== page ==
Knowing when public holidays fall is important for tourists, who like to time their flights and travel accordingly – but in Australia, coordinating public holidays is so complicated, many assume it’s impossible.
As demonstrated by the Queen’s Birthday weekend you’ve just had (or not had, depending on which state you’re in), Australia finds holidays tricky to synchronise.
Queen Elizabeth was born on 21 April 1926, but public celebrations for her birthday traditionally happen in June. That’s why a service was held in London’s St Paul’s Cathedral last Friday to mark the start of three days of celebrations for the Queen’s 90th birthday. The timing also works for the Duke of Edinburgh, who celebrated his 95th birthday on Friday.
Ironically, the Queen’s Birthday is not a public holiday in Britain, but it’s a public holiday throughout Australia. Most Australian states observe the Queen’s Birthday on the second Monday of June (yesterday). Schools, post offices, and other organisations close in most parts of the country. New South Wales, the Australian Capital Territory, Victoria, Northern Territory, South Australia and Tasmania all celebrated the Queen’s Birthday with a public holiday yesterday (Monday 13 June 2016), making it a long weekend.
So what about Queensland and Western Australia? No public holiday for you! Not on Monday 13 June, anyway.
Queensland won’t have its Queen’s Birthday holiday until 3 October 2016, well after the official celebrations in London and the rest of Australia are over. Queensland’s Palaszczuk Government moved the holiday in 2015. The idea was to balance holidays in the first six months of the year with those in the second six months, even though it meant getting out of step with the rest of the country.
In Western Australia, the situation is even odder. WA celebrates the Queen’s Birthday on a different date again. There are no hard rules about when it falls in WA but it is often on the last Monday of September or the first Monday of October. The WA governor makes the call, and this year, she has chosen Monday 26 September. At least WA will get in before Queensland.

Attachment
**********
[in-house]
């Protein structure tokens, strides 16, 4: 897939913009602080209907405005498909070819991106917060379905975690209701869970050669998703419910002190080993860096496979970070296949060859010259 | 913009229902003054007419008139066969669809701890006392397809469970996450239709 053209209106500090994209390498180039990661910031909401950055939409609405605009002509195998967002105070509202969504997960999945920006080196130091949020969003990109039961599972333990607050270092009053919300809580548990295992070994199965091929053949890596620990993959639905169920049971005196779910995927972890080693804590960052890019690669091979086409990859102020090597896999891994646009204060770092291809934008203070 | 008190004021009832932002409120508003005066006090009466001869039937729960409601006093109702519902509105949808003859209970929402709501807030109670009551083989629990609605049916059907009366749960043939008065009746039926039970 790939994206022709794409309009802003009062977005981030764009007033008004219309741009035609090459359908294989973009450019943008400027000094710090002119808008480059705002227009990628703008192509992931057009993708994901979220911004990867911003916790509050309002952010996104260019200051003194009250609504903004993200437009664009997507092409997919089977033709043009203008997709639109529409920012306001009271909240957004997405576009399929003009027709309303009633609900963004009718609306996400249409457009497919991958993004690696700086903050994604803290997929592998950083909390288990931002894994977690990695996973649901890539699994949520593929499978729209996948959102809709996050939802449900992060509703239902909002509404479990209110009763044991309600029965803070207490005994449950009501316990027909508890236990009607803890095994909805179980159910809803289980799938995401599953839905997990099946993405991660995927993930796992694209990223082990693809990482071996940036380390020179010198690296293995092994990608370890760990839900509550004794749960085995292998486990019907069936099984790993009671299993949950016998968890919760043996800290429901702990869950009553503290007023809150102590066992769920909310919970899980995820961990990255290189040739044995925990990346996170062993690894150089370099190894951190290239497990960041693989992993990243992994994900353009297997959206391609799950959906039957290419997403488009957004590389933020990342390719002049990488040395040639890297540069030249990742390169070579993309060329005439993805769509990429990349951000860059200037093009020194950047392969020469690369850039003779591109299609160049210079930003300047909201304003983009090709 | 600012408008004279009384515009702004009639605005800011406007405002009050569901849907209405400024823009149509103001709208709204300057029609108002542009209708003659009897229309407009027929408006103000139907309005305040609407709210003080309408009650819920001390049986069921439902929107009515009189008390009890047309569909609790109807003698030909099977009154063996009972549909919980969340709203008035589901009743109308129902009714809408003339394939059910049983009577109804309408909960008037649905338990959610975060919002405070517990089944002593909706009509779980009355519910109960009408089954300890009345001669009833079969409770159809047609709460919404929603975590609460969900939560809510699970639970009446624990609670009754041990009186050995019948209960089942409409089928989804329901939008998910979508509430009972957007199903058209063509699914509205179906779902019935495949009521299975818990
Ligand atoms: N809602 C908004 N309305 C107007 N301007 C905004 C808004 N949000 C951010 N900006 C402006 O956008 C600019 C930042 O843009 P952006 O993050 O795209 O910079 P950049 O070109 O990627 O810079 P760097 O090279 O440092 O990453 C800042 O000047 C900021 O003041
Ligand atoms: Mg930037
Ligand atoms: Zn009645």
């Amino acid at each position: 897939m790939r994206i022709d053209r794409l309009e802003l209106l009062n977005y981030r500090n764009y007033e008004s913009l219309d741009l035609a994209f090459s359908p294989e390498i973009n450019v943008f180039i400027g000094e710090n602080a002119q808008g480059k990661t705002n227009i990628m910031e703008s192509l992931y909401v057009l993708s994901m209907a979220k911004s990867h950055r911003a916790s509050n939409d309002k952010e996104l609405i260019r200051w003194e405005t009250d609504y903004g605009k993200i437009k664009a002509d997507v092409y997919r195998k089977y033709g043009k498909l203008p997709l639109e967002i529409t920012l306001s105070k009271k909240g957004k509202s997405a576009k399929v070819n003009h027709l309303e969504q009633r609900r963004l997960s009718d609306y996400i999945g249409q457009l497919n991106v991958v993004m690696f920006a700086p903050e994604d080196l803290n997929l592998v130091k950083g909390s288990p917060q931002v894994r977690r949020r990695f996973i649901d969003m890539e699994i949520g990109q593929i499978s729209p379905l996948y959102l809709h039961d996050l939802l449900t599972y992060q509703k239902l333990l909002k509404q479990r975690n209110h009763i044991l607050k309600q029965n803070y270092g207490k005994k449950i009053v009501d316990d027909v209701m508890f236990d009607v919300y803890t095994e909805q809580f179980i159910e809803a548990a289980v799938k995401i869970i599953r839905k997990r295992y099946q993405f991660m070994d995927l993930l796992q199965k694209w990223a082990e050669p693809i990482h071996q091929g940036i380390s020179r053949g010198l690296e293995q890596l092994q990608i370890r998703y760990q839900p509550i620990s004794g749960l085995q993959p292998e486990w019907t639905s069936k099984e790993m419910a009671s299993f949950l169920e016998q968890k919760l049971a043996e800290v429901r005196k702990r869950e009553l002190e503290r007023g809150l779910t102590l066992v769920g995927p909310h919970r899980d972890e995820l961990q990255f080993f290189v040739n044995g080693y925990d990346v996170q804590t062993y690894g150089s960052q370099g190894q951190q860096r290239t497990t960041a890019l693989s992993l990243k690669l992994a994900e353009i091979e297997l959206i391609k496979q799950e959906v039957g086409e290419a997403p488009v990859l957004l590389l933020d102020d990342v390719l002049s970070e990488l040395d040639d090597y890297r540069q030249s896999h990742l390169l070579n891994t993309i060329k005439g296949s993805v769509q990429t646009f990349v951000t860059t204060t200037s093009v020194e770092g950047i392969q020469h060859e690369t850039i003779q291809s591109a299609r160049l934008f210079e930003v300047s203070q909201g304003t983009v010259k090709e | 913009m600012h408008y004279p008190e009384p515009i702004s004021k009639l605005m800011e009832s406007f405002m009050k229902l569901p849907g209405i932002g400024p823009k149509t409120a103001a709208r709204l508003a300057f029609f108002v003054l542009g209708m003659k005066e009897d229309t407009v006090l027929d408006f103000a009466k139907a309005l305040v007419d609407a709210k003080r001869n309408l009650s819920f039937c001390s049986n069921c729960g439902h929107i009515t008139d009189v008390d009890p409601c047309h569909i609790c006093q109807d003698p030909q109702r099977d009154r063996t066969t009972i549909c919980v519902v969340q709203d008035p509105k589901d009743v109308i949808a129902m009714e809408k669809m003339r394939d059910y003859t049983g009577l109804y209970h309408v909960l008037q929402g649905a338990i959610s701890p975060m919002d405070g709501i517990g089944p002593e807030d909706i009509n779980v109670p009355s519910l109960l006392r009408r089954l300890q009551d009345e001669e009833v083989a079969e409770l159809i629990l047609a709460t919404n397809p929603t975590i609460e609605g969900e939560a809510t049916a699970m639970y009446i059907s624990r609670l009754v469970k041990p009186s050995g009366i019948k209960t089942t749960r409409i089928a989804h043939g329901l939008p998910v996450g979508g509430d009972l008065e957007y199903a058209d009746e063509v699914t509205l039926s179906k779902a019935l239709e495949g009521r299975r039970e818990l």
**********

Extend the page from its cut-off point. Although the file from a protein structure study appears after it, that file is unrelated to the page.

New Zealand also celebrates the Queen’s Birthday as a public holiday, on the first Monday of June each year. It sticks to that day and applies the holiday throughout the whole country – smart.
The situation in Australia is similar to the haphazard way the country chose the gauges of its railway tracks in the 19th century, when each of the Colonies of Australia went ahead and adopted it own gauge – the distance the rails are apart. With Federation in 1901 and the removal of trade barriers, the short sightedness of having three gauges became obvious, because trains in one state were unable to run on the tracks of another. Yet 94 years would pass before all mainland state capitals were joined by one standard gauge.
Coordinating public holidays would be useful for tourism and far cheaper than re-laying railway tracks, but it would require officials in different states to agree with each other. So far, that has proved impossible.
Written by Peter Needham